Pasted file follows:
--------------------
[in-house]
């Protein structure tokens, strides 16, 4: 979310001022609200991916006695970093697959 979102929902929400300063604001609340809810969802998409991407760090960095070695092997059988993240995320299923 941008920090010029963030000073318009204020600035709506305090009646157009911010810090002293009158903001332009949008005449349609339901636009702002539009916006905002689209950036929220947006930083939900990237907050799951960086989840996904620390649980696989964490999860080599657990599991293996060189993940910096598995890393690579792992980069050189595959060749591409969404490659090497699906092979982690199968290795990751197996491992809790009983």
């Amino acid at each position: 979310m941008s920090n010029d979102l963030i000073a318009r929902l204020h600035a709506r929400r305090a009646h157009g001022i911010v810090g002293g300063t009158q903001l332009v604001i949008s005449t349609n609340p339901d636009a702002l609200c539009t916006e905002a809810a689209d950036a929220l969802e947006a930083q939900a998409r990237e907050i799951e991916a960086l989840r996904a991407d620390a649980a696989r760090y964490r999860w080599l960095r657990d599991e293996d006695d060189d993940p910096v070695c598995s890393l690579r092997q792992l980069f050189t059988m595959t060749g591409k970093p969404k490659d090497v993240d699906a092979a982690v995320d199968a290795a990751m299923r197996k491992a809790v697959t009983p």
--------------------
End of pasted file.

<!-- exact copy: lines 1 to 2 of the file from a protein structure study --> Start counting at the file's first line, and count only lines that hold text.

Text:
[in-house]
């Protein structure tokens, strides 16, 4: 979310001022609200991916006695970093697959 979102929902929400300063604001609340809810969802998409991407760090960095070695092997059988993240995320299923 941008920090010029963030000073318009204020600035709506305090009646157009911010810090002293009158903001332009949008005449349609339901636009702002539009916006905002689209950036929220947006930083939900990237907050799951960086989840996904620390649980696989964490999860080599657990599991293996060189993940910096598995890393690579792992980069050189595959060749591409969404490659090497699906092979982690199968290795990751197996491992809790009983």